It’s two o’clock in the morning and I’m wide awake. Most likely due to the two servings of caffeine I had today, one of which was at dinner time. So now I lay in bed, my mind wandering.

In case you were wondering, Miss K was born on December 18th, healthy and well. She’s now home with her parents who adore her. And although labor was long, it was uneventful. I didn’t bleed to death after all.

As the copy-cat that I am, I volunteered to pump breast milk for Miss K because that’s what a friend of mine did. It is good for both of us. It helps her for the many beneficial qualities of breast milk and it helps my body return to normal faster. Unfortunately, it also leads to pumping every three hours (aka sleepless nights) and tender breasts. This, my friend, gets old very quickly.

Two days ago, I decided I had had enough. I quit. This resulted in painfully swollen breasts and another, far longer, sleepless night. Which led to a very cranky me. Emotional and weepy, I tried to stay busy and distracted.

Tonight, as I lay in bed not sleeping, I have a bit of an epiphany. I feel loss. Not for Miss K, because she’s not mine, never was. But loss that I will never again do what I felt I was born to do. I think I’ve mentioned it before, but I have easy pregnancies and deliveries. Quite text book. And although I say I’m 29, I’ve said that for 8 years. At this point, I’ve reached “advanced maternal age”. Additional pregnancies run higher risks.

Before this pregnancy, my husband and I had talked about making our family officially complete, so he had a vasectomy. At the time, we were both very happy with that decision. Right now, with my maternal hormones running through me, I feel sadness and loss. I will never have another child. I will never feed my milk to another child. My usefulness is gone.

I understand this is a result of my hormones but it doesn’t make it any less powerful. As I lay in my bed, I begin to wonder who I can sleep with to get pregnant. Okay, so it would make things a little awkward. “Yes, I’m pregnant again. No, my husband isn’t excited.” Followed by visions of me in the delivery room. “Yes, this is my husband but this other guy is the baby’s father, so he needs to stay, too.” I imagine the looks I would get from the hospital staff. “Don’t judge me!” Perhaps a dog would be a better way to go.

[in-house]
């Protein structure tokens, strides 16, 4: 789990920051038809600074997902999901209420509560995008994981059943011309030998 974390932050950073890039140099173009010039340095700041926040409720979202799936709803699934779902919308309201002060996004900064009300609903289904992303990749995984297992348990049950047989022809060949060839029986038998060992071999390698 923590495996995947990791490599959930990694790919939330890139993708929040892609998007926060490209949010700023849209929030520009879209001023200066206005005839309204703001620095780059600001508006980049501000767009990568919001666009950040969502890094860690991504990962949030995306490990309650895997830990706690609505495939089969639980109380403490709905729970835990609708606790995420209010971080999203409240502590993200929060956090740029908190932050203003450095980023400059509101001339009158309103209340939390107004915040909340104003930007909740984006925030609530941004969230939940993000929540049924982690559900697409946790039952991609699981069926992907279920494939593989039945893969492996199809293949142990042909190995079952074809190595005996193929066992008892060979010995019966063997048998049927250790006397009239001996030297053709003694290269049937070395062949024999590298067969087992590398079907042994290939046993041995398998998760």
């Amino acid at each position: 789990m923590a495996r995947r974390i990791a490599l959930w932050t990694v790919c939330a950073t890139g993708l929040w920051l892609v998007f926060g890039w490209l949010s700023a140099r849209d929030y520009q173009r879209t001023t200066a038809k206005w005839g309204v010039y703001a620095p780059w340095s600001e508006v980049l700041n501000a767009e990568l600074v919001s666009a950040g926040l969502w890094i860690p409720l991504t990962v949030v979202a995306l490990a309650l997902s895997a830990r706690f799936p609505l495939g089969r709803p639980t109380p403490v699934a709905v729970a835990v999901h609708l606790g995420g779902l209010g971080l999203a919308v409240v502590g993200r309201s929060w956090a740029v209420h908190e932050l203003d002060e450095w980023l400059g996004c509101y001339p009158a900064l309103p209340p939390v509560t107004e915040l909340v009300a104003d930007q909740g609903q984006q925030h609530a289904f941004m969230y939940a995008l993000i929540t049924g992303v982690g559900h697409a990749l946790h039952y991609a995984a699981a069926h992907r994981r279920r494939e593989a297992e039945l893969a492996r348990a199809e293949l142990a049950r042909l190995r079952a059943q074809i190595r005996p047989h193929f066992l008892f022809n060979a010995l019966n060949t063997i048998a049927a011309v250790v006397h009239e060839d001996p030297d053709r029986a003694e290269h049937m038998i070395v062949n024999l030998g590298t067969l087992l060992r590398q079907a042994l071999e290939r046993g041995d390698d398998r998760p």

My maternity leave will last for another couple of weeks. It is my hope that when I return to work, I will become myself again and this need for a child will pass. If not, I will babysit my three year old niece. That will take care of it. Cute as she is, I don’t want to go back to that stage of parenting. I like my 10 and 13 year olds. They’re quite self sufficient.

Stay tuned…


Moving along

So it’s been a little bit. The pregnancy is moving along, 13 weeks now. Baby is due December.

I’ve dropped the evil estrogen pills, which is wonderful. I feel more like myself again, but even so, now I have to deal with the regular pregnancy hormones. Most days, the world is shiny and bright but I still have the urge to get in a car and just run away. My husband hates me so withdrawn but there’s really nothing he can do about it. I just need my space sometimes.

Tomorrow will be our 15 year wedding anniversary. It doesn’t feel like its been that long, yet at the same time, it feels like its been my whole life. He is a wonderful, amazing man. I’m beyond lucky to have him in my life. Our two girls are also a blessing that I’m so thankful for.

Sleep has been a challenge for me and I know that it’s partly related to the various bathroom trips I need to make during the night. I’ll never tell him, but he sometimes hits me in his sleep, so I wake up because of that, too.

Last night, I woke up at four in the morning and wondered what would happen if I hemorrhaged during labor and bled to death. My family would be so devastated but… I had a selfish moment and enjoyed the idea of just going to sleep and not waking up. It would be a wonderful way to go. My last delivery, I has a small one. I remember losing my eye sight because I didn’t have enough blood to flow there. Ironically, I just calmly noted that my sight was gone, even though my eyes were still opened. There was no pain, no panic. Just a peaceful, relaxed notation. Nothing wrong with that.

So I think I’ve decided on a DNR order. I should tell the family, but he’d just panic and think I’m being suicidal. I’m not looking for death, but if it comes knocking, it’ll just say “come on in.”